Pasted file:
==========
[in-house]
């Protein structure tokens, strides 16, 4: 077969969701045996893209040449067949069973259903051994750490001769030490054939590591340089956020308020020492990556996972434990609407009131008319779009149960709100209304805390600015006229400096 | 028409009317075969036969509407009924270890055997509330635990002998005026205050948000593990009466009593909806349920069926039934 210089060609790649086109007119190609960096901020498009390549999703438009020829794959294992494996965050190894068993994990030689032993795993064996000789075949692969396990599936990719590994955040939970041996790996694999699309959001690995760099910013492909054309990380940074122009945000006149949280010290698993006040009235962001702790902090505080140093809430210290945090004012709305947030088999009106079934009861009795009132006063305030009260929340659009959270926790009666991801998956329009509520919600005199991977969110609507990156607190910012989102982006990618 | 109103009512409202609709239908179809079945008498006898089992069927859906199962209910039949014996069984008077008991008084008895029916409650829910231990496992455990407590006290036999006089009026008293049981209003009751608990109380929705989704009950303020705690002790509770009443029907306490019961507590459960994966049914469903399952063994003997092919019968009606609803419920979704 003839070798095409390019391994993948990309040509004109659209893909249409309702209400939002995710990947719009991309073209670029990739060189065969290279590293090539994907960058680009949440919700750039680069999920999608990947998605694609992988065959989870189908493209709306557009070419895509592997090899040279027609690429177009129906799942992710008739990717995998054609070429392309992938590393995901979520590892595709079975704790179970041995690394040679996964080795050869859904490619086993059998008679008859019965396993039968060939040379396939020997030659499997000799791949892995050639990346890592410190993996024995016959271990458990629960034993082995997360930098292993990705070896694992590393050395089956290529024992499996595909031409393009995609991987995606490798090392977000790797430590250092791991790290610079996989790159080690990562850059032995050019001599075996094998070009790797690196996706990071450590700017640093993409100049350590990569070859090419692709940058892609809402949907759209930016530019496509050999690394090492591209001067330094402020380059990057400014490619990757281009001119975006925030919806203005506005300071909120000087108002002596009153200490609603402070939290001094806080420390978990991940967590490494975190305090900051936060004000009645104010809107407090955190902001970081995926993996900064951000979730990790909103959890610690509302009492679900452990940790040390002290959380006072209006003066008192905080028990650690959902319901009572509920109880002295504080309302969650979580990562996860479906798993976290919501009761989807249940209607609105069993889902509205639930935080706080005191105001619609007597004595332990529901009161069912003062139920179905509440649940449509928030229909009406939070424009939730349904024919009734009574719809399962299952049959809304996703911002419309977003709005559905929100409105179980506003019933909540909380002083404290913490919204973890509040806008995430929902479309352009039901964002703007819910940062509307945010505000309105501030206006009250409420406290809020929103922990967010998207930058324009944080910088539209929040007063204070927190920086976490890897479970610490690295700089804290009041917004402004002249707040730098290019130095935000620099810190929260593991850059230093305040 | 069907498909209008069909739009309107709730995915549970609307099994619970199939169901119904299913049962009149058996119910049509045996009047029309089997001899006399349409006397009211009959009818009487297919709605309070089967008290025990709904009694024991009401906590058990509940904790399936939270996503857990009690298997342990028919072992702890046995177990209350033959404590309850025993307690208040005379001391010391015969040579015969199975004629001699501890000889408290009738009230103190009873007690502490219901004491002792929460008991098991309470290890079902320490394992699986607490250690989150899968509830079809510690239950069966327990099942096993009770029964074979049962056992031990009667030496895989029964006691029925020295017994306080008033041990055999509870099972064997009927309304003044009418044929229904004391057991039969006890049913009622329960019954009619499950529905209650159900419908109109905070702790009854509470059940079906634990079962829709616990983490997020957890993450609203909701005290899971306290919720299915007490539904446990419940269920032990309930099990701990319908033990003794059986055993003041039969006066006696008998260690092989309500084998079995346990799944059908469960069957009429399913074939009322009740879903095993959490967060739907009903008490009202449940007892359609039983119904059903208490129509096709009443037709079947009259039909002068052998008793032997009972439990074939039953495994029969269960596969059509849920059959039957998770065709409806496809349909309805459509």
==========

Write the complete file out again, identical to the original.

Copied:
[in-house]
């Protein structure tokens, strides 16, 4: 077969969701045996893209040449067949069973259903051994750490001769030490054939590591340089956020308020020492990556996972434990609407009131008319779009149960709100209304805390600015006229400096 | 028409009317075969036969509407009924270890055997509330635990002998005026205050948000593990009466009593909806349920069926039934 210089060609790649086109007119190609960096901020498009390549999703438009020829794959294992494996965050190894068993994990030689032993795993064996000789075949692969396990599936990719590994955040939970041996790996694999699309959001690995760099910013492909054309990380940074122009945000006149949280010290698993006040009235962001702790902090505080140093809430210290945090004012709305947030088999009106079934009861009795009132006063305030009260929340659009959270926790009666991801998956329009509520919600005199991977969110609507990156607190910012989102982006990618 | 109103009512409202609709239908179809079945008498006898089992069927859906199962209910039949014996069984008077008991008084008895029916409650829910231990496992455990407590006290036999006089009026008293049981209003009751608990109380929705989704009950303020705690002790509770009443029907306490019961507590459960994966049914469903399952063994003997092919019968009606609803419920979704 003839070798095409390019391994993948990309040509004109659209893909249409309702209400939002995710990947719009991309073209670029990739060189065969290279590293090539994907960058680009949440919700750039680069999920999608990947998605694609992988065959989870189908493209709306557009070419895509592997090899040279027609690429177009129906799942992710008739990717995998054609070429392309992938590393995901979520590892595709079975704790179970041995690394040679996964080795050869859904490619086993059998008679008859019965396993039968060939040379396939020997030659499997000799791949892995050639990346890592410190993996024995016959271990458990629960034993082995997360930098292993990705070896694992590393050395089956290529024992499996595909031409393009995609991987995606490798090392977000790797430590250092791991790290610079996989790159080690990562850059032995050019001599075996094998070009790797690196996706990071450590700017640093993409100049350590990569070859090419692709940058892609809402949907759209930016530019496509050999690394090492591209001067330094402020380059990057400014490619990757281009001119975006925030919806203005506005300071909120000087108002002596009153200490609603402070939290001094806080420390978990991940967590490494975190305090900051936060004000009645104010809107407090955190902001970081995926993996900064951000979730990790909103959890610690509302009492679900452990940790040390002290959380006072209006003066008192905080028990650690959902319901009572509920109880002295504080309302969650979580990562996860479906798993976290919501009761989807249940209607609105069993889902509205639930935080706080005191105001619609007597004595332990529901009161069912003062139920179905509440649940449509928030229909009406939070424009939730349904024919009734009574719809399962299952049959809304996703911002419309977003709005559905929100409105179980506003019933909540909380002083404290913490919204973890509040806008995430929902479309352009039901964002703007819910940062509307945010505000309105501030206006009250409420406290809020929103922990967010998207930058324009944080910088539209929040007063204070927190920086976490890897479970610490690295700089804290009041917004402004002249707040730098290019130095935000620099810190929260593991850059230093305040 | 069907498909209008069909739009309107709730995915549970609307099994619970199939169901119904299913049962009149058996119910049509045996009047029309089997001899006399349409006397009211009959009818009487297919709605309070089967008290025990709904009694024991009401906590058990509940904790399936939270996503857990009690298997342990028919072992702890046995177990209350033959404590309850025993307690208040005379001391010391015969040579015969199975004629001699501890000889408290009738009230103190009873007690502490219901004491002792929460008991098991309470290890079902320490394992699986607490250690989150899968509830079809510690239950069966327990099942096993009770029964074979049962056992031990009667030496895989029964006691029925020295017994306080008033041990055999509870099972064997009927309304003044009418044929229904004391057991039969006890049913009622329960019954009619499950529905209650159900419908109109905070702790009854509470059940079906634990079962829709616990983490997020957890993450609203909701005290899971306290919720299915007490539904446990419940269920032990309930099990701990319908033990003794059986055993003041039969006066006696008998260690092989309500084998079995346990799944059908469960069957009429399913074939009322009740879903095993959490967060739907009903008490009202449940007892359609039983119904059903208490129509096709009443037709079947009259039909002068052998008793032997009972439990074939039953495994029969269960596969059509849920059959039957998770065709409806496809349909309805459509």